I wanted to write this blog because from personal experience I know how important it is to be an ally, and in particular how valued it is by our black and diverse colleagues when people who are not of the same ethnicity/race make a stand alongside them against prejudice.
I am now proud to count myself as an ally, but my experience of being any sort of ally began almost 3 years ago when I became an LGBTQ+ ally, as a result of witnessing the prejudice experienced by a relative. I realised then that in some small way my support made a difference.
It has been very evident in the last three weeks how supported the black community have felt because people from every ethnicity and background, prompted by the murder of George Floyd, have expressed outrage that prejudice continues to persist in our own society as well as in the USA. But what can we do to help? My answer, having talked to colleagues here at KN, is that by taking time to ask, you have already done something, but there is more you can do. What follows is based partly on my experience, but mainly from what I have learned from members of our own diverse community at KN, to whom I am really grateful for their wisdom and insights.
Let’s start with the basics, what is an ally?
An ally is someone who actively promotes the culture of inclusion. An ally, regardless of their own ethnicity, recognises that they can and want to make a concerted effort to understand the obstacles marginalised groups face.
What can an ally do to help?
There are many times when comments are made about people from ethnic minorities whether in social or professional settings which are inappropriate or at worst offensive. When this happens, say something. Don’t let such behaviour go unchecked as it gives the impression that it is ‘okay’.
Your approach need not be confrontational; actually, it is far better if it isn’t. The best method is to politely tell the individual why their comment is inappropriate and furthermore that you find it inappropriate despite the fact that it is not directed at you.
The Black Lives Matter movement is important. It shines a light on the disparity of treatment of black people compared to other ethnicities. There are lots of tools available to assist to understand this movement and be fully informed including books, films, seminars and essays. To start you off, here are a few:
- How To Be An Antiracist by Ibram X. Kendi
- So You Want To Talk About Race by Ijeoma Oluo
- About Race with Reni Eddo-Lodge
- The Diversity Gap podcast
- Explaining Privilege in 1 minute - Allison Holker
- When they see us (Netflix) (this is a tough watch, please persevere until the end)
- I Am Not Your Negro (James Baldwin documentary)
Do not shy away
One of the key concerns expressed is: ‘talking about race is uncomfortable’. That same discomfort is felt by black and diverse people every day, just from a different perspective. The Business in the Community Race at Work Survey conducted in 2015 found that the vast majority of respondents found topics like gender and sexuality easier to discuss. In 2020, they reported the following key facts:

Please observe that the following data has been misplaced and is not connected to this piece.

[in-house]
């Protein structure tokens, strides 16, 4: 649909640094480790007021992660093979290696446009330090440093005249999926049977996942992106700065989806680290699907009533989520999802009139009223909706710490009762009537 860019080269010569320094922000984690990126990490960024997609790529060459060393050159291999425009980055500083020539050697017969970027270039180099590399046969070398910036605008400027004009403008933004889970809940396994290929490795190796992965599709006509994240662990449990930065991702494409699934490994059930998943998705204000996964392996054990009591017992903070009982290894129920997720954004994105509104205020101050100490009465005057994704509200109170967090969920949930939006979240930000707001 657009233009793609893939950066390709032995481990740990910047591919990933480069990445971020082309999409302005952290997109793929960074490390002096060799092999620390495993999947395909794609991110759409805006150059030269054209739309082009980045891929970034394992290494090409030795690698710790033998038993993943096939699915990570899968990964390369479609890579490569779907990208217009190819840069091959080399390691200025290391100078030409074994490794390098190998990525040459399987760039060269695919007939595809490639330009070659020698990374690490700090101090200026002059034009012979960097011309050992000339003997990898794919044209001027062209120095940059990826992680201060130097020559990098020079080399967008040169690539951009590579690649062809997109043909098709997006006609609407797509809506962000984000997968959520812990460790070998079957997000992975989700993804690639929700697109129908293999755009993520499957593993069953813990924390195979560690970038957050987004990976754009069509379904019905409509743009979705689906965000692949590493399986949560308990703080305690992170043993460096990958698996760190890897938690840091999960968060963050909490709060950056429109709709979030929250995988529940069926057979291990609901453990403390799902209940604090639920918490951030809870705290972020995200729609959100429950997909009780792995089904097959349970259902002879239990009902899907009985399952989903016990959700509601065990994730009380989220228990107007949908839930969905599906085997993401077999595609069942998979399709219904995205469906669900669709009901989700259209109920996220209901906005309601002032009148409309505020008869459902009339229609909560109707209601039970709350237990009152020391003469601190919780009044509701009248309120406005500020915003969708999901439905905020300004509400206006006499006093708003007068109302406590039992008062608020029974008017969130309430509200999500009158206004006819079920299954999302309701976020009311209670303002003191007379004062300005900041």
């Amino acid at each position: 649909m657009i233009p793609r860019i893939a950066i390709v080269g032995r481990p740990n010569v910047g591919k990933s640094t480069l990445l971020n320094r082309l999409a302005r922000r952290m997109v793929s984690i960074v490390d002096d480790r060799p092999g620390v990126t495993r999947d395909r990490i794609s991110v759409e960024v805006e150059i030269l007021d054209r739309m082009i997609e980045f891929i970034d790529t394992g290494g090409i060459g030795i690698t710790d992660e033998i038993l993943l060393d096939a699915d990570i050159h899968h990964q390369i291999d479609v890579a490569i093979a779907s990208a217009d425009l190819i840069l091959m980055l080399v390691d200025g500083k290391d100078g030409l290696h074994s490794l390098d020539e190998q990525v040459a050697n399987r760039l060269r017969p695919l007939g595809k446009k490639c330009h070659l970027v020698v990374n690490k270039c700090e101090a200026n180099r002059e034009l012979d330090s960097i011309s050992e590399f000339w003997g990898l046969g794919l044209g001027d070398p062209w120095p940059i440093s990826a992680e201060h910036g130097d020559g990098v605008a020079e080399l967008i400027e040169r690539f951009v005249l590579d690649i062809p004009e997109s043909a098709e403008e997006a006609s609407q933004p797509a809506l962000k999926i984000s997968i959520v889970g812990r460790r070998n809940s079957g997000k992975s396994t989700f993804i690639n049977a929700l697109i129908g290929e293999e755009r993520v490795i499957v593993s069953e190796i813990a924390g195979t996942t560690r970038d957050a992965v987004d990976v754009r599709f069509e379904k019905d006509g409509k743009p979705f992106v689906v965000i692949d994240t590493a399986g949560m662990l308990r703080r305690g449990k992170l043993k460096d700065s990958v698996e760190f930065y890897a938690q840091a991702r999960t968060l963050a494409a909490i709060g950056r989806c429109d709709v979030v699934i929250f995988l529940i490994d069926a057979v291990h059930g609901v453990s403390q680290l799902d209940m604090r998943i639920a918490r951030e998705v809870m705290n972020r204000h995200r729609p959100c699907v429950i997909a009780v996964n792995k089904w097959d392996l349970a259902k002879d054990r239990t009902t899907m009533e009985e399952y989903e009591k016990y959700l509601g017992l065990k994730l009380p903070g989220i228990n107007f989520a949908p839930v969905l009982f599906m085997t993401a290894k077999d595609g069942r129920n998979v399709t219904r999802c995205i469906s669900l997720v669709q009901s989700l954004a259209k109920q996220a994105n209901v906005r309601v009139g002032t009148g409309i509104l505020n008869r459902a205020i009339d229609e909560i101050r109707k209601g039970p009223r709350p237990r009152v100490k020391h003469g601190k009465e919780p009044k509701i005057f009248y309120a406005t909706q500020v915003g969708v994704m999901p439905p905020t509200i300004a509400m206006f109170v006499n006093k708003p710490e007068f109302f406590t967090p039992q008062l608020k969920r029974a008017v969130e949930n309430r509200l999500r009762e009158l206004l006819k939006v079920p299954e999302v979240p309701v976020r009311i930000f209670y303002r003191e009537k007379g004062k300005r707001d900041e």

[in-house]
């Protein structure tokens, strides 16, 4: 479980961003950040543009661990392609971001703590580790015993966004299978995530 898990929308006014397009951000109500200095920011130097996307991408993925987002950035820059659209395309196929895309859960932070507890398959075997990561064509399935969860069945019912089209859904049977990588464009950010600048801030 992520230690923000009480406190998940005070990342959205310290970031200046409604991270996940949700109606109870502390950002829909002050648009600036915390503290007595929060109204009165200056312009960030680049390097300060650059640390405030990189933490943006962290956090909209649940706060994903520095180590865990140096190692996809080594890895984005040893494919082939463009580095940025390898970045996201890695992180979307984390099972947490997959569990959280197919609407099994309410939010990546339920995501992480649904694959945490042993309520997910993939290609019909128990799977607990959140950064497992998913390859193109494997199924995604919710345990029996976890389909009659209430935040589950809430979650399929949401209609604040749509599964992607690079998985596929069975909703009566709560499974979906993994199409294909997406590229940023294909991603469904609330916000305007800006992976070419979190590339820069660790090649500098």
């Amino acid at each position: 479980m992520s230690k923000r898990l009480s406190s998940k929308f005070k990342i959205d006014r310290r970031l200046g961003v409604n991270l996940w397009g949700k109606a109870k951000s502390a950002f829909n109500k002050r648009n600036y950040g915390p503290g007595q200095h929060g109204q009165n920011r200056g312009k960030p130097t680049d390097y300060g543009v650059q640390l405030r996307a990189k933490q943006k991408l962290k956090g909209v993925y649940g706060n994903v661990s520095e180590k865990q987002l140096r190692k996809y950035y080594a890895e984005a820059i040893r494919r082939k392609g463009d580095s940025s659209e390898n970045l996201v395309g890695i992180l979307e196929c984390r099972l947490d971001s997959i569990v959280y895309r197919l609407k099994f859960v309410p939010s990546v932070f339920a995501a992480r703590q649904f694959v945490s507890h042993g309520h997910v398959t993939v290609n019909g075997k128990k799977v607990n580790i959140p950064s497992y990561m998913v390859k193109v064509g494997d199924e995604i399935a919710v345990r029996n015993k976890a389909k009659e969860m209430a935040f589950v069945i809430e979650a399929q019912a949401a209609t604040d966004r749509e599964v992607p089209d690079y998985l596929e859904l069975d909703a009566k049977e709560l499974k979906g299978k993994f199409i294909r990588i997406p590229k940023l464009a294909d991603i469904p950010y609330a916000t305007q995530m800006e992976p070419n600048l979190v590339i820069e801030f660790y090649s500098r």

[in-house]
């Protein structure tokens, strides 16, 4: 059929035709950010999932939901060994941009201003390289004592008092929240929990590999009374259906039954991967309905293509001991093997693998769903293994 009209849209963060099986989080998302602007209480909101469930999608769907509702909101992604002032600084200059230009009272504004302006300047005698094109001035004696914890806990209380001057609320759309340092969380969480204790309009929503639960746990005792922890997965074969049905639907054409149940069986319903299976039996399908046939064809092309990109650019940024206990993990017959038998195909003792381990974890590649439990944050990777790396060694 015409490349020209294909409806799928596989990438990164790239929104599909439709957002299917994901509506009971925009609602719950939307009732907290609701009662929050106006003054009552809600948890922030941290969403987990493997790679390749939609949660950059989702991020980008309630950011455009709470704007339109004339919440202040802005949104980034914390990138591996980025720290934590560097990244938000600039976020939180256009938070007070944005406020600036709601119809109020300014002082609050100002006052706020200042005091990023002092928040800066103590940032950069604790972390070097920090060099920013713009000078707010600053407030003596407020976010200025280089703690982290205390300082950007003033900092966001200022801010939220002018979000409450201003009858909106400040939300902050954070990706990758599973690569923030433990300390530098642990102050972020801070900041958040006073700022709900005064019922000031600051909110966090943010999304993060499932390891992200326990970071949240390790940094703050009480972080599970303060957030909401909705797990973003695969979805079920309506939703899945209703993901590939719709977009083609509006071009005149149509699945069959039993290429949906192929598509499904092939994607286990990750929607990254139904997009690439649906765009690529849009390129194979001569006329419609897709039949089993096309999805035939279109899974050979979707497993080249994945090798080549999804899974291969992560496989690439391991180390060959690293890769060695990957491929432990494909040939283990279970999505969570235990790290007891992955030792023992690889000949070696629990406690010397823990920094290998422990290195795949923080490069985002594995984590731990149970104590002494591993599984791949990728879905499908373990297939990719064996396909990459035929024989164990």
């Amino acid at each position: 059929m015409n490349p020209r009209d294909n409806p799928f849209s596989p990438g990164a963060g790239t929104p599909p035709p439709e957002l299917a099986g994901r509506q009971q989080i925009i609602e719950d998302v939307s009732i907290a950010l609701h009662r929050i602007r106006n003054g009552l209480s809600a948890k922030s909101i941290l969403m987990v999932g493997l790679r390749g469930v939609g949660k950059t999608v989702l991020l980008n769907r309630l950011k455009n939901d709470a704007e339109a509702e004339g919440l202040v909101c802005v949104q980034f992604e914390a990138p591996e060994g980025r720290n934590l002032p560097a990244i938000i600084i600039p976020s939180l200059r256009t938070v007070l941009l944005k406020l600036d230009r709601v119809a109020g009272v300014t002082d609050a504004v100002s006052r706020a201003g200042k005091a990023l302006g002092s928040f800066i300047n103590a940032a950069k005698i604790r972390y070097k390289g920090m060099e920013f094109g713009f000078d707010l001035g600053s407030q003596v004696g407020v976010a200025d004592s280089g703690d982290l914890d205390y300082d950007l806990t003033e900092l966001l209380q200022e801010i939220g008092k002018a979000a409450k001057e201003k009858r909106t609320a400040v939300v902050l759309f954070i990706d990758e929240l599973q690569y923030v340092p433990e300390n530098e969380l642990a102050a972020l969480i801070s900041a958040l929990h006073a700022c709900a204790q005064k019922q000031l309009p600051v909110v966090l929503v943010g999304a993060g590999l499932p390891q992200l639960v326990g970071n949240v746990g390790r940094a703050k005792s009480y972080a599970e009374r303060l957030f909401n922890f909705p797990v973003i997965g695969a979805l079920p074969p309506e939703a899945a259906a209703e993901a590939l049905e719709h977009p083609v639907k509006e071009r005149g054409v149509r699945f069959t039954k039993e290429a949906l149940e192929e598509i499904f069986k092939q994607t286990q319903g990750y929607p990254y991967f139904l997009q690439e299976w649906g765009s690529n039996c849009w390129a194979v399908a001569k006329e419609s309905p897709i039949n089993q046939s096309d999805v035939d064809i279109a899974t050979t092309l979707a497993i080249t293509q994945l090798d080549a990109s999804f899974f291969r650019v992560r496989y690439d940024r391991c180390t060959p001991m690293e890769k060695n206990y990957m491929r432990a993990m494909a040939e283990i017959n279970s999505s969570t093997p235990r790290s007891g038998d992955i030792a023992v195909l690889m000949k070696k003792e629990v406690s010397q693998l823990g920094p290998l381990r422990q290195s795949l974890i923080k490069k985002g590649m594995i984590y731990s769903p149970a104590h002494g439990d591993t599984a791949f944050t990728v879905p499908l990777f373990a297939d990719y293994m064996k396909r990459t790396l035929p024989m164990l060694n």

- Race equality in the UK will potentially bring a £24 billion per year boost to the UK economy
- Organisations with more diverse teams have 33 per cent better financial returns.
- Only one in 16 people at senior levels in the private and public sector are from a BAME) background
- Only 33 per cent of employees stated that they have a senior-level champion for diversity and inclusion in their workplaces
If we do not talk about race, it stunts progress, openness and inclusion. Open conversations challenge misconceptions, create solutions and improves culture. This open culture is what we strive for at Kingsley Napley.
Make a change
If each one of us makes a pledge to change one thing in our respective organisations or communities for the betterment of ethnic minorities, the difference could be immense.
For example, if you work in Human Resources, review current recruitment and promotion practices to examine if any unconscious biases are preventing diverse candidates from gaining employment and then, when they do, staying within the organisation. This is something we are actively doing and we are working with external agencies to assist us with this.
If you are in the top management team and there are no ethnic minorities at ‘the table’ with you, question that.
Being an ally is not a full-time job, but it is something you should always be mindful of as situations may arise when you least expect it. Neither is it a badge you wear without any action, it is your way of recognising the difference you can make and then acting on it.
For my part, I am definitely still learning and when I make mistakes, which no doubt I will, I will be very sorry but I will keep trying. Because though it costs me little to be an ally I know that if we can all stand together with our colleagues and friends that is the best chance we all have of combatting prejudice.
Stephen Parkinson is Kingsley Napley's Senior Partner.